Okay, so I am rethinking my approach on books at the moment. My previous post shared some series I was interested in, but I think I am going to have to swerve in another direction. I beginning to think that I really need to stray from YA novels and read more true to adult novels. I went ahead and (sadly) canceled my order for the Shatter Me series. I am having some of the same issues in Divergent as I had in The Two Princesses of Bamarre. Divergent is really not wowing me like I was hoping it would. At first I was thinking it was due to the fact that I saw the movie already and just knew the story, but there are things within that are just kind of....irritating me? First off, I am super glad that some of the ridiculous things in the movie that didn't make sense (such as Abnegation ruling over everyone because they are the only faction that is a public service, when in fact, they all do things for the community), were not written specifically like that in the book. But there are things that I preferred in the movie over the book as well. For example, the technology. I am reading through this book slightly confused of where this civilization stands in terms of advancement. I mean, they have developed this really awesome serum that one can drink or inject that creates fear within your brain, triggering your mind to experience all of these different kinds of scenarios to test your reactions to fear, while also giving another person the ability to watch these images and scenarios, or to even have them plastered on a screen like a TV show. But, when the Dauntless have their war games, or capture the flag, they use paintball guns? Did paintball guns and tattoo needles and supplies survive the war enough to be usable, or were they re-invented? This seems incredibly silly to me, and I guess I am just a more serious reader? I don't know. On top of that, I have a huge issue with how the author wrote about the Abnegation faction. This is the first year so many teens have left Abnegation, it was apparently rare. Which goes against everything we have learned in science about our human nature. There are actually stages that our brain travels through to get to a point where we can be selfless and truly think of others over ourselves, but all of those teens never felt that human desire to explore who they are? I personally think every one needs to first understand who they are and what makes them tick, before they can suppress and become truly selfless. None of these teens, for years, have been human? They set it up to make it look like Tris is someone incredibly rare and special, yet more teens, logically, should have been craving to understand who they are in this world. And why are they expecting 16 year olds to be able to make a lifelong decision? Haven't they at least gleamed from the previous civilization that most 18 year olds couldn't do that when they approached college? The reason they even have these different factions is in response to the previous civilization, but they chose to make the age younger when it comes to deciding what you want to be for the rest of your life? It is kind of nonsensical. Another small rant, the wording, and sometimes the editing. There are times when there needs to be an obvious space between two different scenes in the same chapter, but there is nothing. It takes me several minutes to figure out what they heck is going on. There is also several chapters where the word "hem" is overused to my liking. Which is kind of random, and weird. I could probably overlook most of these issues that crawl under my skin, my pet peeves of book reading, except for the fact that the entire book revolves too much around the Dauntless training, which is very vulgar and violent, and too little about Four and Tris. The movie was kind of deceiving in that part, it appeared that Four and Tris were an important part in all of this, their growing relationship, but I am almost on page 300, and it barely exists, like a snail crawling to nowhere. I love people interacting, and bravery, and all of that good stuff. But this novel focuses too much on so much negativity, it isn't panning out for me. One thing I do love though, is reading about Tris coming into her own. I like reading about how she grew up forced to completely ignore anything personal about herself, and now she has the freedom to explore it. Even though it shouldn't be a rare thing, it is nice to see that aspect in a character.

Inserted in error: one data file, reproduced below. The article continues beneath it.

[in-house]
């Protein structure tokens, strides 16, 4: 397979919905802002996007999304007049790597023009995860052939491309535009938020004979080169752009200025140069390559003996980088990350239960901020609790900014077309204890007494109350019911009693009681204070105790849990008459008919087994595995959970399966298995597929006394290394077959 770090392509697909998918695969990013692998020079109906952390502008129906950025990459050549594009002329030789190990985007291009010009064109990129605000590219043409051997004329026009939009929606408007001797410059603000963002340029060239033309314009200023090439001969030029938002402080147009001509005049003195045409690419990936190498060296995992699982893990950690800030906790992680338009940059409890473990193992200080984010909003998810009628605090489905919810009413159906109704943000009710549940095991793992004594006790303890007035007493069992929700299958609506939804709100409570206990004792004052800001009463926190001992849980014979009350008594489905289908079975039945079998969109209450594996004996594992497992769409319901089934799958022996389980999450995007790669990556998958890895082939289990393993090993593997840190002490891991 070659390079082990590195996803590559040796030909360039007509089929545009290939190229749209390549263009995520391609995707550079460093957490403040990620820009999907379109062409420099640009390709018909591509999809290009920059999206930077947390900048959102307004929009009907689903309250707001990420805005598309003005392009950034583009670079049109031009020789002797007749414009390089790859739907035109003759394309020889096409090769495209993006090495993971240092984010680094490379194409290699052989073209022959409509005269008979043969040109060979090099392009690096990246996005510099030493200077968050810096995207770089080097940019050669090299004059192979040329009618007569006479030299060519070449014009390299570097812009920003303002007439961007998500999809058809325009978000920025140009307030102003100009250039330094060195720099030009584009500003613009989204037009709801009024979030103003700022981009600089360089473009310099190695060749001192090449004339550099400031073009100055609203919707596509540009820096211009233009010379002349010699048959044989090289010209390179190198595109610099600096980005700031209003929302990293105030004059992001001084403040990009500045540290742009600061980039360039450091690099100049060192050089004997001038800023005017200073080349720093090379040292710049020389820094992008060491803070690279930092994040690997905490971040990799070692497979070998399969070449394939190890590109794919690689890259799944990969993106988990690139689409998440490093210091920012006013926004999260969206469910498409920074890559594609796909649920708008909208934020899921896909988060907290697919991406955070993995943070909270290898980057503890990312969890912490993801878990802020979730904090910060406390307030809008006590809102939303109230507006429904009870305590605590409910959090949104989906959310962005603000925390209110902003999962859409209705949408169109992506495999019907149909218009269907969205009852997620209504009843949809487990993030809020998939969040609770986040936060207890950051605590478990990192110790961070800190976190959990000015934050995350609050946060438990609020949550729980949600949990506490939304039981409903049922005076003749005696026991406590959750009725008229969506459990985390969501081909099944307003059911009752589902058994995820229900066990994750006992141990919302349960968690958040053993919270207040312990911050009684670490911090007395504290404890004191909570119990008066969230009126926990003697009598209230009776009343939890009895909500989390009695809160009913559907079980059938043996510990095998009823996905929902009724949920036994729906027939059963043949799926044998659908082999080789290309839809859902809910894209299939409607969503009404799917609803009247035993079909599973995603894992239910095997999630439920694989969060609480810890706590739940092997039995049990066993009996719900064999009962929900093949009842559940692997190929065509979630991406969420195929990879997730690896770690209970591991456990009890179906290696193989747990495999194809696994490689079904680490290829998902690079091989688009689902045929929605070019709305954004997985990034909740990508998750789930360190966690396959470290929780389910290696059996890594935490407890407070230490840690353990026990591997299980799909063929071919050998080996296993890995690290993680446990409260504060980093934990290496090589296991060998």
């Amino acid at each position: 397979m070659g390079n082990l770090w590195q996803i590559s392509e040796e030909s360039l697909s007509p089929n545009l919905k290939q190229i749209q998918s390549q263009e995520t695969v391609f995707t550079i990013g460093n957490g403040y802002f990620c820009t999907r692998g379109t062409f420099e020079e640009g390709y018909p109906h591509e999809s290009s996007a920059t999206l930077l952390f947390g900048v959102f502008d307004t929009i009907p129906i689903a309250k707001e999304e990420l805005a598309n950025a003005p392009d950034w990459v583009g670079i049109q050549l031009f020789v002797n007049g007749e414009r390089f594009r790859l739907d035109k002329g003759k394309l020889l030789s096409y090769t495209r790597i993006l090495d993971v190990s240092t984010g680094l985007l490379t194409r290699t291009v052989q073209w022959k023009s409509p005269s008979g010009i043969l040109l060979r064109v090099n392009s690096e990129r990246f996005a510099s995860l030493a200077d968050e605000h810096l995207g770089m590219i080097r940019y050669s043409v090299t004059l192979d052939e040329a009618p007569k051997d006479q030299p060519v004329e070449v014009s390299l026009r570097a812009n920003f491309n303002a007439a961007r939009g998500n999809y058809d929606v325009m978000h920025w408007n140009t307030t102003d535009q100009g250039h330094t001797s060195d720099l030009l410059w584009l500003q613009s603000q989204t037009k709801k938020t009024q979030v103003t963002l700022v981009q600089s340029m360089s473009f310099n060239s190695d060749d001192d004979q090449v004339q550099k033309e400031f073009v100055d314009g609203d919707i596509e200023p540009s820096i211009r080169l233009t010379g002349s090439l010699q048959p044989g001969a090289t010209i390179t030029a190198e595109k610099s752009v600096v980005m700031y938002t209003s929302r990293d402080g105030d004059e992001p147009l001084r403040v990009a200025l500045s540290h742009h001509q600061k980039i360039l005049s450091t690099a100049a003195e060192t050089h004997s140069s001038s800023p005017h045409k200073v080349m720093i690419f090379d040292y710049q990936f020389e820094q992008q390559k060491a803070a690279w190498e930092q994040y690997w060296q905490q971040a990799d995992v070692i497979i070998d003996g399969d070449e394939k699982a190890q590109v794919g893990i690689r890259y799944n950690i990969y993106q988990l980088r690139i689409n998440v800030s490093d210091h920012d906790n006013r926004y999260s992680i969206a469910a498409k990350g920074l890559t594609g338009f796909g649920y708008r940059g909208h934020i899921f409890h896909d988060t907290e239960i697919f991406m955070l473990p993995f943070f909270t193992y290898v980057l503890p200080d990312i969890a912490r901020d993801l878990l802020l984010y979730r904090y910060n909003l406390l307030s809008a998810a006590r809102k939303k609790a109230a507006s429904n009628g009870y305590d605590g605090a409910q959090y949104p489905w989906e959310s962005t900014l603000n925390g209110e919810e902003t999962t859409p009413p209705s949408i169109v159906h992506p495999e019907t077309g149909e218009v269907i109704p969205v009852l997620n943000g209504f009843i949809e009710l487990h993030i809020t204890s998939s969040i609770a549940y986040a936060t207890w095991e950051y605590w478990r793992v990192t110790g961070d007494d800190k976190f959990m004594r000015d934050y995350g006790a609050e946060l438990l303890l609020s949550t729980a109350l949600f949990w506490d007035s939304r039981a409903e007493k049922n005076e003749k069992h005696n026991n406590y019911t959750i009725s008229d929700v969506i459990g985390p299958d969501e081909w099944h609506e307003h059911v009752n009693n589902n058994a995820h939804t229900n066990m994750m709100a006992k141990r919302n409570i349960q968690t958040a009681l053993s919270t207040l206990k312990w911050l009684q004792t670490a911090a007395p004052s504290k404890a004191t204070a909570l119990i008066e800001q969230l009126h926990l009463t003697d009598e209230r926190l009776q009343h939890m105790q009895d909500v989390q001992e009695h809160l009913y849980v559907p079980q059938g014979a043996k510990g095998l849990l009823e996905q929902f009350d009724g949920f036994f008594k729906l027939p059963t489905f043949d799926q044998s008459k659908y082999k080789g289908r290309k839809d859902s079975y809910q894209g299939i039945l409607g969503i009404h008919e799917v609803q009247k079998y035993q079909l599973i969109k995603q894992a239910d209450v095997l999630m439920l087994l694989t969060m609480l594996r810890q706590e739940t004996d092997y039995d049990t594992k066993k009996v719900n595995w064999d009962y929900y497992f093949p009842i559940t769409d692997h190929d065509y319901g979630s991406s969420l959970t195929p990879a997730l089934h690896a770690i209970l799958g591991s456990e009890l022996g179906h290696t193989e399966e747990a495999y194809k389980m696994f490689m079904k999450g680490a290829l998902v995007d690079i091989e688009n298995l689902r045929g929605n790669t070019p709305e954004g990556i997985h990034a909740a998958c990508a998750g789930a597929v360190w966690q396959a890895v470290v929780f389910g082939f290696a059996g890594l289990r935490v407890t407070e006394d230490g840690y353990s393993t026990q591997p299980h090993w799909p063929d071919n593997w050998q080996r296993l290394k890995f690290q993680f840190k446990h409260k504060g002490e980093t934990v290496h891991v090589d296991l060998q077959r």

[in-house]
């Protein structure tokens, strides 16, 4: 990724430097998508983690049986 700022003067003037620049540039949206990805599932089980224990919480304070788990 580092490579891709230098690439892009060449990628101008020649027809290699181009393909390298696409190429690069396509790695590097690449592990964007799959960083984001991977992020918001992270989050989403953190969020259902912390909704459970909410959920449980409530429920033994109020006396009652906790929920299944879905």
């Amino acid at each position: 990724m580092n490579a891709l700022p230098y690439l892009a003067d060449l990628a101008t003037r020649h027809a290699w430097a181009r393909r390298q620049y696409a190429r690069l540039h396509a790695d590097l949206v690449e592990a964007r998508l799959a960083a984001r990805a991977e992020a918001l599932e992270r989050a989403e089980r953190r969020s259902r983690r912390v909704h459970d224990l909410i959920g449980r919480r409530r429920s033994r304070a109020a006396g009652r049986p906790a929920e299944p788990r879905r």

I will read the next book when I finish this one, and hope that not knowing the story will allow me to read through it more enjoyably and not focus so much on the little details that don't add up, but after this series I need to do some more researching. I am having trouble discovering things to read, as most searches I do online tend to pool the YA and adult genres together, so it is becoming slightly confusing, and I don't really have a good book store to explore these things. Any tips on figuring out how to separate these genres in book searching on Barnes and Nobles or Amazon? Or anywhere else?